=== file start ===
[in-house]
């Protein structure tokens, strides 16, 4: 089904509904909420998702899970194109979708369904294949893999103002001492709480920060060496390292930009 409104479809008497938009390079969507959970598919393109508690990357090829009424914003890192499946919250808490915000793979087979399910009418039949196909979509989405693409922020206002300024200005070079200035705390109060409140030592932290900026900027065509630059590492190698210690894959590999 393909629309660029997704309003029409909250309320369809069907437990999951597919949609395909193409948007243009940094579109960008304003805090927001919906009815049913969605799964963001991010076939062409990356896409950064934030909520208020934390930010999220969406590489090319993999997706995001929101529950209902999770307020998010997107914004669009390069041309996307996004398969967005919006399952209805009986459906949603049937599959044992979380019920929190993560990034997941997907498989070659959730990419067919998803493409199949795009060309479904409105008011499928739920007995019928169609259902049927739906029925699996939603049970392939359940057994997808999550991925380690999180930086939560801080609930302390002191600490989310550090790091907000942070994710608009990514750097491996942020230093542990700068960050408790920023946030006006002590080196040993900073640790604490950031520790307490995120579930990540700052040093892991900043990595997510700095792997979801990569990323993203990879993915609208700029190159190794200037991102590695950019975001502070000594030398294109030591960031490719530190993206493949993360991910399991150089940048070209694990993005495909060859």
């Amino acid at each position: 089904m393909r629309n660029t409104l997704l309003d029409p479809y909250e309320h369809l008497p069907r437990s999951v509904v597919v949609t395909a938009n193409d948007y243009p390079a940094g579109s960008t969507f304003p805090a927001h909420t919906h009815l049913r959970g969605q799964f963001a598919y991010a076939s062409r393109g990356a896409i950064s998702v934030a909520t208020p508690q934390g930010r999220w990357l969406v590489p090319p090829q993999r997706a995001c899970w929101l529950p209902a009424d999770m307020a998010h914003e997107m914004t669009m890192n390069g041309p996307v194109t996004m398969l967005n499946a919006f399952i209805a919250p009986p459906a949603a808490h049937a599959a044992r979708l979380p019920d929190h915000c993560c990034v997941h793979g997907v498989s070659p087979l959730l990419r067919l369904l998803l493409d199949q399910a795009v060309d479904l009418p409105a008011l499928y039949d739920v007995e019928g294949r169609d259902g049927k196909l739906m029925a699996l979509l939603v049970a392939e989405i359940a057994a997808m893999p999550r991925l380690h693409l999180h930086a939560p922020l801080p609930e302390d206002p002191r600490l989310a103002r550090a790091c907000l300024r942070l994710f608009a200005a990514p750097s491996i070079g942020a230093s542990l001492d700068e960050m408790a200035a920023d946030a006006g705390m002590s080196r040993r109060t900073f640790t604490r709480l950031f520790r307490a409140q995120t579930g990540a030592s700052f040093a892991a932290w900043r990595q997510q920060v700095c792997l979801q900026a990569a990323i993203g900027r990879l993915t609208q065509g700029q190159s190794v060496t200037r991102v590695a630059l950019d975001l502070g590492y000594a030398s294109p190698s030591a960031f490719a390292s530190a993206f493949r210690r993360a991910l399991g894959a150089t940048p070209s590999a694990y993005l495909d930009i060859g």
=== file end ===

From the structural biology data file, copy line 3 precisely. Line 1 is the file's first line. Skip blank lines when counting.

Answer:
């Amino acid at each position: 089904m393909r629309n660029t409104l997704l309003d029409p479809y909250e309320h369809l008497p069907r437990s999951v509904v597919v949609t395909a938009n193409d948007y243009p390079a940094g579109s960008t969507f304003p805090a927001h909420t919906h009815l049913r959970g969605q799964f963001a598919y991010a076939s062409r393109g990356a896409i950064s998702v934030a909520t208020p508690q934390g930010r999220w990357l969406v590489p090319p090829q993999r997706a995001c899970w929101l529950p209902a009424d999770m307020a998010h914003e997107m914004t669009m890192n390069g041309p996307v194109t996004m398969l967005n499946a919006f399952i209805a919250p009986p459906a949603a808490h049937a599959a044992r979708l979380p019920d929190h915000c993560c990034v997941h793979g997907v498989s070659p087979l959730l990419r067919l369904l998803l493409d199949q399910a795009v060309d479904l009418p409105a008011l499928y039949d739920v007995e019928g294949r169609d259902g049927k196909l739906m029925a699996l979509l939603v049970a392939e989405i359940a057994a997808m893999p999550r991925l380690h693409l999180h930086a939560p922020l801080p609930e302390d206002p002191r600490l989310a103002r550090a790091c907000l300024r942070l994710f608009a200005a990514p750097s491996i070079g942020a230093s542990l001492d700068e960050m408790a200035a920023d946030a006006g705390m002590s080196r040993r109060t900073f640790t604490r709480l950031f520790r307490a409140q995120t579930g990540a030592s700052f040093a892991a932290w900043r990595q997510q920060v700095c792997l979801q900026a990569a990323i993203g900027r990879l993915t609208q065509g700029q190159s190794v060496t200037r991102v590695a630059l950019d975001l502070g590492y000594a030398s294109p190698s030591a960031f490719a390292s530190a993206f493949r210690r993360a991910l399991g894959a150089t940048p070209s590999a694990y993005l495909d930009i060859g």